By Mike Willis
Unity is precious to the saints of God. No man who claims to be a disciple of Jesus Christ can be content with division. The preciousness of unity was extolled in Psalm 133. David wrote,
Behold, how good and how pleasant it is for brethren to dwell together in unity!
It is like the precious ointment upon the head, that ran down upon the beard, even Aaron’s beard: that went down to the skirts of his garments;
As the dew of Hermon, and as the dew that descended upon the mountains of Zion: for there the Lord commanded the blessing, even life for evermore.
Unity has the double blessing of being both good and pleasant. There are some things pleasant that are not good for us and some things good for us that are not pleasant. But unity has the double blessing of being both good and pleasant.
The Bible Plan For Unity
Christians do not have an option of choosing to be for or against unity. The Christian must be obedient to the teaching of Christ which demands unity of his disciples. However, not every plan of unity is consistent with the teachings of Christ’s word. We, therefore, begin our quest for unity by considering several of the more important passages of Scripture which teach that Christians should be one. Only then can we know the kind of unity that Christ desires.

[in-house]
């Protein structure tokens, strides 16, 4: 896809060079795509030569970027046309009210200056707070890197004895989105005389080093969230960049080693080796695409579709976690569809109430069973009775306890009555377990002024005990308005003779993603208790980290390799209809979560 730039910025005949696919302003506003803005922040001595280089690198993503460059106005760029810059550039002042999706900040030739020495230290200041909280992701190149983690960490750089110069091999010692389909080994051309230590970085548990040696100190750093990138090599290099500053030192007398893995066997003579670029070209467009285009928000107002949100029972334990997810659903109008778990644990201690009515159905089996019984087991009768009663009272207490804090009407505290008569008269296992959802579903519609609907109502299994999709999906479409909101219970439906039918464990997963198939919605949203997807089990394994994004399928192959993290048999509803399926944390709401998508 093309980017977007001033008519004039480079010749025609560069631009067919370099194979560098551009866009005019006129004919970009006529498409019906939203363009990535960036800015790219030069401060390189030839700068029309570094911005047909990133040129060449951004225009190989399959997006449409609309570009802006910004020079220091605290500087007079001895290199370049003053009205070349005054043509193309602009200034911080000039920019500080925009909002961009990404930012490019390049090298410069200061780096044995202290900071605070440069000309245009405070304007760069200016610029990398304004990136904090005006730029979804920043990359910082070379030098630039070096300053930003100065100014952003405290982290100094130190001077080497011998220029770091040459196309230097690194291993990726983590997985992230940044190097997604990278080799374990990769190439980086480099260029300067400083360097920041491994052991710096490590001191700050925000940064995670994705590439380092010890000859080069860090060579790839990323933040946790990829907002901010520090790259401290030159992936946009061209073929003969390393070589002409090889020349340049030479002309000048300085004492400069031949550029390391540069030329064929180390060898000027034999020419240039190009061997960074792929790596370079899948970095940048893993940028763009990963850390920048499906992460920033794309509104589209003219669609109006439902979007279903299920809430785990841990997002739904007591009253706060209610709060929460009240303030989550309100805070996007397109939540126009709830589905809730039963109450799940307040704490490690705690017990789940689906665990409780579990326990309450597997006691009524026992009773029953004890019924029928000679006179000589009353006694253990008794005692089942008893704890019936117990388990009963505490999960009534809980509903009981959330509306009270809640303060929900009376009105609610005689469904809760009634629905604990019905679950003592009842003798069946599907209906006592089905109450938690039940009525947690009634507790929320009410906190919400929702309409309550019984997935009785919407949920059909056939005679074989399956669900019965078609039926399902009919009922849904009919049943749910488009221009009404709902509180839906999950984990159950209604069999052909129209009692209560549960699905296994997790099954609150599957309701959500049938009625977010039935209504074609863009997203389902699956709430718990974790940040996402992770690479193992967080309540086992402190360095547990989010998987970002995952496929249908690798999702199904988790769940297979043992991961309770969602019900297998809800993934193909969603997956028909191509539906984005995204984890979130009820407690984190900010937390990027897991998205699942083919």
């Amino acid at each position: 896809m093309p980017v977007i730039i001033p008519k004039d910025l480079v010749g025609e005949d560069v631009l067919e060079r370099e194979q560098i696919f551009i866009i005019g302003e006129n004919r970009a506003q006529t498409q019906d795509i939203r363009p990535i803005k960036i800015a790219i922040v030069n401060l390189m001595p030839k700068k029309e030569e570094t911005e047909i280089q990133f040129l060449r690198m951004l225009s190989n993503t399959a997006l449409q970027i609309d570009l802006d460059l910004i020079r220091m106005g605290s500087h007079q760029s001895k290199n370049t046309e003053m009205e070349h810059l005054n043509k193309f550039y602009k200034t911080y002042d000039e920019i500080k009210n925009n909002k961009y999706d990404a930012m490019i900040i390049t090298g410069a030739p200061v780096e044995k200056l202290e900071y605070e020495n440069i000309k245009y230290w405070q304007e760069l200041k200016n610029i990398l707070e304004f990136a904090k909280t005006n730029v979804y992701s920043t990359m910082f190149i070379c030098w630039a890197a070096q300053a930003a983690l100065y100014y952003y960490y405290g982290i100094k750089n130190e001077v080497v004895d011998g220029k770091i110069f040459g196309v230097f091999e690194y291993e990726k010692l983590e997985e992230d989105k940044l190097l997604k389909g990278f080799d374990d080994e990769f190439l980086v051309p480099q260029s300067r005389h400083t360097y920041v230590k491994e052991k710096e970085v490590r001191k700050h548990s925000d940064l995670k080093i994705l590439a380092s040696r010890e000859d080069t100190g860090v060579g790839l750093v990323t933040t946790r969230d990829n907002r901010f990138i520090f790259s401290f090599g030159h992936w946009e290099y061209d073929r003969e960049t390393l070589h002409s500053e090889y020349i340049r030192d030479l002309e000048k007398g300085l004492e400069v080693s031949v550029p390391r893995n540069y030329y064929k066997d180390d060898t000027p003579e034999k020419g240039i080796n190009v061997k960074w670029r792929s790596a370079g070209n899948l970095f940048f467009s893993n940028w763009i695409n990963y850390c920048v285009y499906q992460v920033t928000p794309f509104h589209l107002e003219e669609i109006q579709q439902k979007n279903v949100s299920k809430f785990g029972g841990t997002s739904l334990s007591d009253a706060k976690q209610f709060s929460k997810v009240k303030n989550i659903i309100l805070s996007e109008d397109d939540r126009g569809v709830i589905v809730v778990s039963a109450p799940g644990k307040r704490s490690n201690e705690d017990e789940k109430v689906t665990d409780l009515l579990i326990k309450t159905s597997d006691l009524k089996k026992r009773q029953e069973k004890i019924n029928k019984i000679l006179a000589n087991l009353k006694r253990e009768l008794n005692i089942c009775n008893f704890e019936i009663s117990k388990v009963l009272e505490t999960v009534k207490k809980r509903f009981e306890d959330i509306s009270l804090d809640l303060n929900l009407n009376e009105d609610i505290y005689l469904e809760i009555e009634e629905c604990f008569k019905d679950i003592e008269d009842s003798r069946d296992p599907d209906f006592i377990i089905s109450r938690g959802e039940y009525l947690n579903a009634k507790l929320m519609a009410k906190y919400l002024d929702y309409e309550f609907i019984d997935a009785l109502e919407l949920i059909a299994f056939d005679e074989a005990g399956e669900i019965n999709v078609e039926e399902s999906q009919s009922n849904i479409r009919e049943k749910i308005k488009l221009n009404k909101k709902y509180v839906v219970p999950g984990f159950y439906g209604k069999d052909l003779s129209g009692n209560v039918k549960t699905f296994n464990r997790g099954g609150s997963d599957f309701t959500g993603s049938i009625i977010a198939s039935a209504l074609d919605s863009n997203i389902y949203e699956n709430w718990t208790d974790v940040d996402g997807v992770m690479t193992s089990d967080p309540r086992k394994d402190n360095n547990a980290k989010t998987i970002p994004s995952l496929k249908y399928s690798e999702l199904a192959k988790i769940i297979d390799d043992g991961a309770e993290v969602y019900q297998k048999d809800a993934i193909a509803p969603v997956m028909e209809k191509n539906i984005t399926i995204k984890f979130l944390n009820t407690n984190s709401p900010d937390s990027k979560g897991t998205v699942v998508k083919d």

1. John 17:20-21: “Neither pray I for these alone, but for them also which shall believe on me through their word; That they all may be one; as thou, Father, art in me, and I in thee, that they also may be one in us: that the world may believe that thou hast sent me.”
a. The unity of saints is God’s will. The Lord prayed for his saints to be united. Contentment with division is not acceptable. How can we pray, “thy will be done in earth as it is in heaven” (Matt. 6:10), without praying for the unity of the saints? Any teaching that accepts the denominational divisions in Christianity as either a good or a necessary-. evil is inconsistent with Jesus’ prayer.
b. The unity is limited to those who believe on me. There can be no unity between Christians and non-Christians. Paul wrote,
Be ye not unequally yoked together with unbelievers: for what fellowship hath righteousness with unrighteousness? And what communion hath light with darkness? And what concord hath Christ with Belial? Or what part hath he that believeth with an infidel? And what agreement hath the temple of God with idols? For ye are the temple of the living God; as God hath said, I will dwell in them, and walk in them; and I will be their God, and they shall be my people. Wherefore come out from among them, and be ye separate, saith the Lord, and touch not the unclean thing; and I will receive you, and will be a Father unto you, and ye shall be my sons and daughters, saith the Lord Almighty. Having therefore these promises, dearly be-loved, let us cleanse ourselves from all filthiness of the flesh and spirit, perfecting holiness in the fear of God (2 Cor. 6:14-7:1).